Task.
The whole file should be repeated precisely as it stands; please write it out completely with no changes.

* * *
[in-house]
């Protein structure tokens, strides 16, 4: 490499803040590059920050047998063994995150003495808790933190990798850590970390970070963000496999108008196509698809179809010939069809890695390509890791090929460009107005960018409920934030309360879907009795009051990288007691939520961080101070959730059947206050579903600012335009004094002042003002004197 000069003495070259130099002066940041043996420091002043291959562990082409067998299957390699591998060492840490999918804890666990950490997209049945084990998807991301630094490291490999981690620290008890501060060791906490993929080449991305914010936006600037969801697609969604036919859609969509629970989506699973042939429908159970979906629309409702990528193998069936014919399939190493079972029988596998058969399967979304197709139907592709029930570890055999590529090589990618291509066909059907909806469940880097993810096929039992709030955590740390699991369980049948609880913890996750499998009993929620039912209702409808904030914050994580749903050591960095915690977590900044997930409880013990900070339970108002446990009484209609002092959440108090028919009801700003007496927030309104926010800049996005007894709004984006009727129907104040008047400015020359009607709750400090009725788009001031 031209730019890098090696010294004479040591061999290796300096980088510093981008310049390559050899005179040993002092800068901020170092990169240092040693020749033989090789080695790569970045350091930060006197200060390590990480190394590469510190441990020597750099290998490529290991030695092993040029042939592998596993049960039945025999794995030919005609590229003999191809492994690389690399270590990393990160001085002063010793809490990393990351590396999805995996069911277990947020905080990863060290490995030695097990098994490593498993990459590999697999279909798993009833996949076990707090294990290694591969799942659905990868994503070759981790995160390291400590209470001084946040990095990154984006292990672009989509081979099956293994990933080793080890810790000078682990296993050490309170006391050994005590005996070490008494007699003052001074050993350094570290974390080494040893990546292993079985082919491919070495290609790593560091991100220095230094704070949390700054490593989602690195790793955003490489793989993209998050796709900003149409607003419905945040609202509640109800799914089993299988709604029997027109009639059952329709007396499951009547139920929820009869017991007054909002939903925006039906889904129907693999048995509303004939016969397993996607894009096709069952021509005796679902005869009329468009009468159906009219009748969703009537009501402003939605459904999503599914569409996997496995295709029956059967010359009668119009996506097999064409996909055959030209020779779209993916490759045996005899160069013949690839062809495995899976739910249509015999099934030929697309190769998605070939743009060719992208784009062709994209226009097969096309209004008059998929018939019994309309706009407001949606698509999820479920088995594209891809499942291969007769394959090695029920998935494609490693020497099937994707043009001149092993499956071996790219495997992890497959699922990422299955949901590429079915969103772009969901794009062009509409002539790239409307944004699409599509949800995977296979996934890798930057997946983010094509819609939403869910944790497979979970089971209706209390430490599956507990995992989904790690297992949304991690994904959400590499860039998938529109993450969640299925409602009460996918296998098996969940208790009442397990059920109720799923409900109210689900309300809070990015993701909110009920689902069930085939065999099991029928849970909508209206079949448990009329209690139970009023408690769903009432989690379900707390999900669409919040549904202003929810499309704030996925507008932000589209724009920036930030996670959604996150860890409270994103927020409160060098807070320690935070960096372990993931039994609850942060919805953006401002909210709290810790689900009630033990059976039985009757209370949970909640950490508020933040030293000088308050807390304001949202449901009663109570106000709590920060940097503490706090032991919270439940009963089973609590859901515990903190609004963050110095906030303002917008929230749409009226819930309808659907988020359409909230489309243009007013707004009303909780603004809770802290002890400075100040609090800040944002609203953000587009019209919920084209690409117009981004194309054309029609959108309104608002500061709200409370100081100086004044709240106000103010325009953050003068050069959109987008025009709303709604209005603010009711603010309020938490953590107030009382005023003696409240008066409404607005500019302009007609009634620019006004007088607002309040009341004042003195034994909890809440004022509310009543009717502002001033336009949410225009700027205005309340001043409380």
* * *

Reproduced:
[in-house]
């Protein structure tokens, strides 16, 4: 490499803040590059920050047998063994995150003495808790933190990798850590970390970070963000496999108008196509698809179809010939069809890695390509890791090929460009107005960018409920934030309360879907009795009051990288007691939520961080101070959730059947206050579903600012335009004094002042003002004197 000069003495070259130099002066940041043996420091002043291959562990082409067998299957390699591998060492840490999918804890666990950490997209049945084990998807991301630094490291490999981690620290008890501060060791906490993929080449991305914010936006600037969801697609969604036919859609969509629970989506699973042939429908159970979906629309409702990528193998069936014919399939190493079972029988596998058969399967979304197709139907592709029930570890055999590529090589990618291509066909059907909806469940880097993810096929039992709030955590740390699991369980049948609880913890996750499998009993929620039912209702409808904030914050994580749903050591960095915690977590900044997930409880013990900070339970108002446990009484209609002092959440108090028919009801700003007496927030309104926010800049996005007894709004984006009727129907104040008047400015020359009607709750400090009725788009001031 031209730019890098090696010294004479040591061999290796300096980088510093981008310049390559050899005179040993002092800068901020170092990169240092040693020749033989090789080695790569970045350091930060006197200060390590990480190394590469510190441990020597750099290998490529290991030695092993040029042939592998596993049960039945025999794995030919005609590229003999191809492994690389690399270590990393990160001085002063010793809490990393990351590396999805995996069911277990947020905080990863060290490995030695097990098994490593498993990459590999697999279909798993009833996949076990707090294990290694591969799942659905990868994503070759981790995160390291400590209470001084946040990095990154984006292990672009989509081979099956293994990933080793080890810790000078682990296993050490309170006391050994005590005996070490008494007699003052001074050993350094570290974390080494040893990546292993079985082919491919070495290609790593560091991100220095230094704070949390700054490593989602690195790793955003490489793989993209998050796709900003149409607003419905945040609202509640109800799914089993299988709604029997027109009639059952329709007396499951009547139920929820009869017991007054909002939903925006039906889904129907693999048995509303004939016969397993996607894009096709069952021509005796679902005869009329468009009468159906009219009748969703009537009501402003939605459904999503599914569409996997496995295709029956059967010359009668119009996506097999064409996909055959030209020779779209993916490759045996005899160069013949690839062809495995899976739910249509015999099934030929697309190769998605070939743009060719992208784009062709994209226009097969096309209004008059998929018939019994309309706009407001949606698509999820479920088995594209891809499942291969007769394959090695029920998935494609490693020497099937994707043009001149092993499956071996790219495997992890497959699922990422299955949901590429079915969103772009969901794009062009509409002539790239409307944004699409599509949800995977296979996934890798930057997946983010094509819609939403869910944790497979979970089971209706209390430490599956507990995992989904790690297992949304991690994904959400590499860039998938529109993450969640299925409602009460996918296998098996969940208790009442397990059920109720799923409900109210689900309300809070990015993701909110009920689902069930085939065999099991029928849970909508209206079949448990009329209690139970009023408690769903009432989690379900707390999900669409919040549904202003929810499309704030996925507008932000589209724009920036930030996670959604996150860890409270994103927020409160060098807070320690935070960096372990993931039994609850942060919805953006401002909210709290810790689900009630033990059976039985009757209370949970909640950490508020933040030293000088308050807390304001949202449901009663109570106000709590920060940097503490706090032991919270439940009963089973609590859901515990903190609004963050110095906030303002917008929230749409009226819930309808659907988020359409909230489309243009007013707004009303909780603004809770802290002890400075100040609090800040944002609203953000587009019209919920084209690409117009981004194309054309029609959108309104608002500061709200409370100081100086004044709240106000103010325009953050003068050069959109987008025009709303709604209005603010009711603010309020938490953590107030009382005023003696409240008066409404607005500019302009007609009634620019006004007088607002309040009341004042003195034994909890809440004022509310009543009717502002001033336009949410225009700027205005309340001043409380």